Herpes tests are done to find the herpes simplex virus (HSV). An HSV infection can cause small, painful sores that look like blisters on the skin or the tissue lining (mucous membranes) of the throat, nose, mouth, urethra, rectum, and vagina. A herpes infection may cause only a single outbreak of sores, but in many cases the person will have more outbreaks.
There are two types of HSV.
HSV type 1 causes cold sores (also called fever blisters) on the lips. HSV-1 is generally spread by kissing or by sharing eating utensils (such as spoons or forks) when sores are present. HSV-1 can also cause sores around the genitals.
HSV type 2 causes sores in the genital area (genital herpes), such as on or around the vagina or penis. HSV-2 also causes the herpes infection seen in babies who are delivered vaginally in women who have genital herpes. HSV-2 is generally spread by sexual contact. HSV-2 can sometimes cause mouth sores.
In rare cases, HSV can infect other parts of the body, such as the eyes and the brain.
Tests for HSV are most often done only for sores in the genital area. The test may also be done using other types of samples, such as spinal fluid, blood, urine, or tears. To see whether sores are caused by HSV, different types of tests may be done.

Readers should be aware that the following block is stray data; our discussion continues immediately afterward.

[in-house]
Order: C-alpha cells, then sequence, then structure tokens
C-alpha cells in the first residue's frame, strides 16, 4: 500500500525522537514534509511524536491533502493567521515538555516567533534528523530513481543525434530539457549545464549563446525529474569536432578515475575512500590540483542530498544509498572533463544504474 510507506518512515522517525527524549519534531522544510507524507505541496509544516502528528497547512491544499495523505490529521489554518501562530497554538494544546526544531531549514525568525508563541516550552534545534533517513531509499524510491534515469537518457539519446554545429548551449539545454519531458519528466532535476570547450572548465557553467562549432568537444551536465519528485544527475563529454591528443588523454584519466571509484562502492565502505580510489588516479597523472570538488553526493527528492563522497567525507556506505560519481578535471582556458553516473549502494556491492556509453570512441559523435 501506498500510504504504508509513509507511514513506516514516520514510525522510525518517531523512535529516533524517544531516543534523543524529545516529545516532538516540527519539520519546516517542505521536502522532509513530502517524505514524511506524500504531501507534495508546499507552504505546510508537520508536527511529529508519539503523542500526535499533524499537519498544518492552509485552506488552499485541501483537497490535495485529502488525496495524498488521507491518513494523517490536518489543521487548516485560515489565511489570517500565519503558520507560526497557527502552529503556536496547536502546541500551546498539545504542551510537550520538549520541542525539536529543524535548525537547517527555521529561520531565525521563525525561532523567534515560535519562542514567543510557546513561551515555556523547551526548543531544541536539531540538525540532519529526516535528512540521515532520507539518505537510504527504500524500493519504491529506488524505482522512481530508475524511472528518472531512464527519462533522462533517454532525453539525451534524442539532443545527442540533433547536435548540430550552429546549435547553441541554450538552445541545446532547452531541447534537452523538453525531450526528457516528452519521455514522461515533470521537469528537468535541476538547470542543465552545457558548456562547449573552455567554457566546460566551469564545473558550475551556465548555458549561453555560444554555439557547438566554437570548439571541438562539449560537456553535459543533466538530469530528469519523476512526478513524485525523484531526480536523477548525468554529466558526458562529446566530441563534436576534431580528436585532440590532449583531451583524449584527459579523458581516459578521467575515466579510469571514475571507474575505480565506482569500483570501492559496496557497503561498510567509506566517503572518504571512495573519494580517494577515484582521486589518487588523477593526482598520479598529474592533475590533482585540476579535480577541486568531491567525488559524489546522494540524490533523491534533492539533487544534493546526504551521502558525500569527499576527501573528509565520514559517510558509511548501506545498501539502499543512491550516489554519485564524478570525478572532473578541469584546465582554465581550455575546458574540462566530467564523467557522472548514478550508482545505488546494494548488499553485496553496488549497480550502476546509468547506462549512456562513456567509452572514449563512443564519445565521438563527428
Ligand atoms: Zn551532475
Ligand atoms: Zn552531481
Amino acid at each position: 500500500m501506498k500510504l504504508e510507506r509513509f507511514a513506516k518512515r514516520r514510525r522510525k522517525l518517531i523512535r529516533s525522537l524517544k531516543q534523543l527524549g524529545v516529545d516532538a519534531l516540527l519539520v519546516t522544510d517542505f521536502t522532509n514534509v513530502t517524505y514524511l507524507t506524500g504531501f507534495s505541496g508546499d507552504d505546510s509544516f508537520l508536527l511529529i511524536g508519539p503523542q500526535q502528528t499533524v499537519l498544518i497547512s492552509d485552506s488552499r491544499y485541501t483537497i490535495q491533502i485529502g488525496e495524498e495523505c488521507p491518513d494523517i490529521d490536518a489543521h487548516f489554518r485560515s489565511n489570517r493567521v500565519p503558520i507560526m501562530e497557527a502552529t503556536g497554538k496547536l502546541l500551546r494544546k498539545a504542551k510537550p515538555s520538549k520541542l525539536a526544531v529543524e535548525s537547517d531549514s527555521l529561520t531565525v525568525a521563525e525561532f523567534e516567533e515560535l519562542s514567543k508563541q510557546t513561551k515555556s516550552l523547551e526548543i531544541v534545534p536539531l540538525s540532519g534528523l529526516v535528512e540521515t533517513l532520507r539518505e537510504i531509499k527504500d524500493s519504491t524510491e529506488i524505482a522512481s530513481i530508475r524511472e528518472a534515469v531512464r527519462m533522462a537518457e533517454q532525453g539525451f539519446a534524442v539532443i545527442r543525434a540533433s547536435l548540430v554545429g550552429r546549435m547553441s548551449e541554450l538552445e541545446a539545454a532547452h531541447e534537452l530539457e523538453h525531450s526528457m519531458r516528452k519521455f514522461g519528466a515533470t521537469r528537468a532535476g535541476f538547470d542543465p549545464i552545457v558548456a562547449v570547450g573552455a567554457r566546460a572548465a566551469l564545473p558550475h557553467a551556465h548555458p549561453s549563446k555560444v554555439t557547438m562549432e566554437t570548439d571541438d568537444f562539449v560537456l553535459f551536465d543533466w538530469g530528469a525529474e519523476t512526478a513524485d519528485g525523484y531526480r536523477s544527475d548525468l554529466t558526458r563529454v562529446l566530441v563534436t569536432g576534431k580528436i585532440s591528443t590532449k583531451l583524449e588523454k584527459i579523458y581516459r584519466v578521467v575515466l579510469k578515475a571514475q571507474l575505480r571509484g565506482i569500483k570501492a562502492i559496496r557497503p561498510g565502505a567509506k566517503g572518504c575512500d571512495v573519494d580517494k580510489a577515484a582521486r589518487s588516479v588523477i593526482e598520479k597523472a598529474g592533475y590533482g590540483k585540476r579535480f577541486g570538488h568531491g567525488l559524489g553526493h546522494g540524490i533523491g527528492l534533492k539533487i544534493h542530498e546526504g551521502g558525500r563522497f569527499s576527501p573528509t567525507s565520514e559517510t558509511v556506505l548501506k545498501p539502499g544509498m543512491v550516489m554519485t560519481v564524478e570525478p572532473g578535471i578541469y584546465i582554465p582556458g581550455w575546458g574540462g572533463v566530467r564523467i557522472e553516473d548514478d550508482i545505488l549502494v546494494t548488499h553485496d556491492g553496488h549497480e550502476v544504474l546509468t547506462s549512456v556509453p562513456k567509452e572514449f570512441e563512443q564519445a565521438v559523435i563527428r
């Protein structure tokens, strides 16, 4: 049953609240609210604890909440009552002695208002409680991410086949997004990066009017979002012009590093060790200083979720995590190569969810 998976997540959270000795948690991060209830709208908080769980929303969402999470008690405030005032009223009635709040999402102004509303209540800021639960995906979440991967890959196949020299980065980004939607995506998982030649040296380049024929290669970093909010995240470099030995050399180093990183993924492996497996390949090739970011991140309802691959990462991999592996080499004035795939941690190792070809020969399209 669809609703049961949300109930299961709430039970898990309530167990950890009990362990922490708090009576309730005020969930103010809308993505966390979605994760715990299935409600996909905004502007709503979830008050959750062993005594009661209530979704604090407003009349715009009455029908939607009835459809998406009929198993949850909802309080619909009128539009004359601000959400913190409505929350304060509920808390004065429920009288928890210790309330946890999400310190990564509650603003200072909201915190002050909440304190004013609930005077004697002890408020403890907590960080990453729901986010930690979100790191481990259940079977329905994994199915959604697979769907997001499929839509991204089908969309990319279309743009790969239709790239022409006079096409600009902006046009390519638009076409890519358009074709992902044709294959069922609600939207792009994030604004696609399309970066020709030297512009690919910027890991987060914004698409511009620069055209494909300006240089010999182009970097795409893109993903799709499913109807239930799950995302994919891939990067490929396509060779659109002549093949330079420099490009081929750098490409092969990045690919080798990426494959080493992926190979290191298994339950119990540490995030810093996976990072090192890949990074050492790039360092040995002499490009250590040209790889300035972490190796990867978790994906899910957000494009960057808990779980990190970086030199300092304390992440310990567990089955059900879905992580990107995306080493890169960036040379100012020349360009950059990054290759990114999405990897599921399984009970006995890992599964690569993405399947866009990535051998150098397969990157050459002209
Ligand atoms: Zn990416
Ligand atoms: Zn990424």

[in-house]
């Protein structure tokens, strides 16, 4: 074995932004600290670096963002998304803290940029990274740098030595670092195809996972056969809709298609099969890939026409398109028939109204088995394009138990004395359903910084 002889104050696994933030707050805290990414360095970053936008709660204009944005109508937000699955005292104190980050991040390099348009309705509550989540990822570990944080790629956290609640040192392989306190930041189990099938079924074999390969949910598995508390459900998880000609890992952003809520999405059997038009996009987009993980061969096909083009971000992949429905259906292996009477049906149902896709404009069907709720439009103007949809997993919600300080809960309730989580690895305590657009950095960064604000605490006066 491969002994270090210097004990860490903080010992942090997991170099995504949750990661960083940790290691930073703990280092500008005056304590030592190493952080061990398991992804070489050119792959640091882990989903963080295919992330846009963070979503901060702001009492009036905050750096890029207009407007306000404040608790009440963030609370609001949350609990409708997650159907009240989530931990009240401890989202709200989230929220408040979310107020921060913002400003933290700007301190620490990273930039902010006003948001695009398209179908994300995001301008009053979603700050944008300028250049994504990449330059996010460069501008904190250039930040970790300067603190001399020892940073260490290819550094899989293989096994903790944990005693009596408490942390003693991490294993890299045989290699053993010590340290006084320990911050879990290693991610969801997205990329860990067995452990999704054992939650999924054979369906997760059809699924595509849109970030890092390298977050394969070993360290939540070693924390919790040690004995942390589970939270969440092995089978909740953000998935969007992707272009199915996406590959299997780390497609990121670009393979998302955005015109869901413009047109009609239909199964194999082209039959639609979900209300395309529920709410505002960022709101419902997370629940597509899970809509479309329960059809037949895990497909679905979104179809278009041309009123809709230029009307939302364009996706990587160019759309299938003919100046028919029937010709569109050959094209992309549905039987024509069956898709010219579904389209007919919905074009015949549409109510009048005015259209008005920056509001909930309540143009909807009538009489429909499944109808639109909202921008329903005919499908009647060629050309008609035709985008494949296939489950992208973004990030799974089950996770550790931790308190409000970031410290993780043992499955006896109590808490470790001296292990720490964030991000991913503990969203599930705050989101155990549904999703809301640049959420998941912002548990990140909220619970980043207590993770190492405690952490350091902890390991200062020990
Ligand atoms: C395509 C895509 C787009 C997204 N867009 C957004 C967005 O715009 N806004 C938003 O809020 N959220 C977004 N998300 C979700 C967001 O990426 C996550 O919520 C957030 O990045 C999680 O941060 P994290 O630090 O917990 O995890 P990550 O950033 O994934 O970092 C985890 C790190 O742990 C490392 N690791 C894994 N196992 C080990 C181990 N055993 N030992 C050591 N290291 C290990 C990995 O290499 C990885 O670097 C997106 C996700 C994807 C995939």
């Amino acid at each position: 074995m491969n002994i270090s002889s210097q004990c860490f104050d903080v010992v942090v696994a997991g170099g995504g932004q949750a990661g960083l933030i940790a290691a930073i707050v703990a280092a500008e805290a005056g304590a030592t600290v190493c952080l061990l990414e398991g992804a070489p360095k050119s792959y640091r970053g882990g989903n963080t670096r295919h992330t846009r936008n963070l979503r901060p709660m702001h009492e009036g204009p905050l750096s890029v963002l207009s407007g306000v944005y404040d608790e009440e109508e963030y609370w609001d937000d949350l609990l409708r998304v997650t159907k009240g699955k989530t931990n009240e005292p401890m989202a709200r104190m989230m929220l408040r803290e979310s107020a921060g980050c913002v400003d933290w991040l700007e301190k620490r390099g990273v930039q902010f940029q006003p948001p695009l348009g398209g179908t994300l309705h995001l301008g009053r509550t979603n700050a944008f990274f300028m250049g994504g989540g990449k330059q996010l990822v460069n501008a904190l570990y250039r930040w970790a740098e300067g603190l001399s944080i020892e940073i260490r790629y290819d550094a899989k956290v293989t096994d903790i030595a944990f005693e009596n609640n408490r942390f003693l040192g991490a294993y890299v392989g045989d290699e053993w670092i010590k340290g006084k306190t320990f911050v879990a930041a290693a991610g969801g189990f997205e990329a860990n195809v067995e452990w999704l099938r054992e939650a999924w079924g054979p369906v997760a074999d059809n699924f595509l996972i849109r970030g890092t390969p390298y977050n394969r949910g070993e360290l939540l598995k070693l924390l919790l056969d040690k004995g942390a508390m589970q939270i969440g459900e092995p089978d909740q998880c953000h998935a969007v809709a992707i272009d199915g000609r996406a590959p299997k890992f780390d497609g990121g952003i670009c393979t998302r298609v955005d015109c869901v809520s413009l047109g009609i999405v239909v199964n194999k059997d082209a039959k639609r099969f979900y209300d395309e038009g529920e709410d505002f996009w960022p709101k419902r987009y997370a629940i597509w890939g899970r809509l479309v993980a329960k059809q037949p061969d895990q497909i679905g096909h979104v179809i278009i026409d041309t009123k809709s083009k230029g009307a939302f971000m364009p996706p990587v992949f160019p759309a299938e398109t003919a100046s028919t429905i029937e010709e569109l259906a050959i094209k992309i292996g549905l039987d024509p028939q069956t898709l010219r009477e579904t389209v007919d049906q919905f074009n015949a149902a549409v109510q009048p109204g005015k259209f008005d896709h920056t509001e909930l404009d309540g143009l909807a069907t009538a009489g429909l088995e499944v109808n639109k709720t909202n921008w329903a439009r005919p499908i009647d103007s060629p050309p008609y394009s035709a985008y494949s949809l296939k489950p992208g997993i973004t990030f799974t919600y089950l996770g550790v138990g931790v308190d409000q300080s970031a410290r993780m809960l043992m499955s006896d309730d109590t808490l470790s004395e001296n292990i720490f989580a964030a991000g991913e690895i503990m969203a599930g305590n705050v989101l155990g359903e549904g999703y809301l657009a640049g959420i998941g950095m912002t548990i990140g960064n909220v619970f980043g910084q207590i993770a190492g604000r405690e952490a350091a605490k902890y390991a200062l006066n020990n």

Herpes viral culture. Cells or fluid from a fresh sore are collected with a cotton swab and placed in a culture cup. The culture often fails to find the virus even when it is present (false-negative results).
Herpes virus antigen detection test. Cells from a fresh sore are scraped off and then smeared onto a microscope slide. This test finds markers (called antigens) on the surface of cells infected with the herpes virus. This test may be done with or in place of a viral culture.
Polymerase chain reaction (PCR) test. A PCR test can be done on cells or fluid from a sore or on blood or on other fluid, such as spinal fluid. PCR finds the genetic material (DNA) of the HSV virus. This test can tell the difference between HSV-1 and HSV-2. Using the PCR test on skin sores isn't common. PCR is used mainly for testing spinal fluid in rare cases when herpes may have caused an infection in or around the brain.
. Blood tests can find antibodies that are made by the immune system to fight a herpes infection. Antibody tests are sometimes done but are not as accurate as a viral culture at finding the cause of a specific sore or ulcer. Antibody tests cannot always tell the difference between a current active herpes infection and a herpes infection that occurred in the past. Because antibodies take time to develop after the first infection, you may not have a positive antibody test if you have just recently been infected. Some blood tests can tell the difference between HSV-1 and HSV-2.